Crew, passengers isolate on ships as COVID-19 infections soar in Fiji

Eighty-seven crew members and passengers have been placed into isolation on four inter-island ships in Fiji, health authorities said.

They are the latest group amongst more than 4000 COVID-positive people to have been turned away from hospitals because there are not enough beds.

Fiji's chief medical adviser, Doctor Jemesa Tudravu, said the health ministry has set up a homecare support system for those isolating on the ships and at home.

This includes delivering food and medical supplies to the ships.

Dr Tudravu said the ministry is also monitoring people at home with follow-up telephone calls.

Yet, more pressure is mounting on the Fijian government to impose a national lockdown amid the worsening COVID-19 crisis in the country.

Over 16,000 people infected with the virus are in isolation - with over a quarter of them at home.

Despite calls from the opposition and civil society groups in Fiji, the prime minister says he will not enforce a national lockdown because it will only cripple the economy and impact jobs.

Frank Bainimarama maintains a complete shutdown of the main island Viti Levu would affect Fijians living in informal settlements and who are reliant on daily wages.

The government is also concerned the tens of thousands of people who live in these informal settlements - where most of them are within the containment/red zones - would not be able to access essential services during any lockdown.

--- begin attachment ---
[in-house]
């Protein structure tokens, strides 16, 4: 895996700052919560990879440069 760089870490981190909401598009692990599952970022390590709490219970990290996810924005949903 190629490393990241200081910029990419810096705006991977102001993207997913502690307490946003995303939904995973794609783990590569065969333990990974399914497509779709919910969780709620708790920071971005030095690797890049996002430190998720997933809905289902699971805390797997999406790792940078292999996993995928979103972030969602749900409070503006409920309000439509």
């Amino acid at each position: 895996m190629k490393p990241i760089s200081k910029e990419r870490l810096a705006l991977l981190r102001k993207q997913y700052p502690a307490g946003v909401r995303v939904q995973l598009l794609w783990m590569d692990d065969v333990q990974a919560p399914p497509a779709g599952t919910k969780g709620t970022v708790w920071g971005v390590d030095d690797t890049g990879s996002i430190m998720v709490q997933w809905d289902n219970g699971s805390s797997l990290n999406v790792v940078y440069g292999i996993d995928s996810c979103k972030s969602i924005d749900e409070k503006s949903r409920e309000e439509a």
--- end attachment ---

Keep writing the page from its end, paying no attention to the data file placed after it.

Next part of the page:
But a New Zealand-based COVID-19 modelling expert says Fiji should have a national lockdown.

Professor Shaun Hendy said a lockdown is a logical way of trying to get the virus under control, and New Zealand should be helping out financially.

"We should be looking at helping them with financial assistance to ensure that their economy can weather this. Whether they have a lockdown or not.

"It is going to be a very very difficult period for them in terms of their economy and of course their healthcare system is already under extreme stress."

New Zealand should be moving faster to get Fiji the AstraZeneca vaccine, professor Hendy said.

New Zealand has pledged 500,000 doses of vaccines to Fiji, and Foreign Minister Nanaia Mahuta said both the AstraZeneca and Moderna vaccines are due to be sent to the Fijian capital, Suva, from next month.

"By our calculations of those vaccines that have been pledged and committed, they may not have to draw on the full 500,000 doses however they are still for Fiji at this stage."

The New Zealand government is still awaiting approval from Medsafe for the vaccine.

The Pasifika Medical Association of New Zealand said there was a real need for more outside medical staff on the ground in Fiji.

Its chief executive, Debbie Sorensen, said colleagues in Fiji had been telling her they are exhausted and overworked.

She said New Zealand has sent PPE and other equipment, but the health system in Fiji now needs hands-on help.

"They are probably in desperate need now for actual human bodies to help them respond and talking with our health professional colleagues, doctors and nurses in Fiji, they tell us they are very tired. That they have been working virtually without a break and really could do with extra support."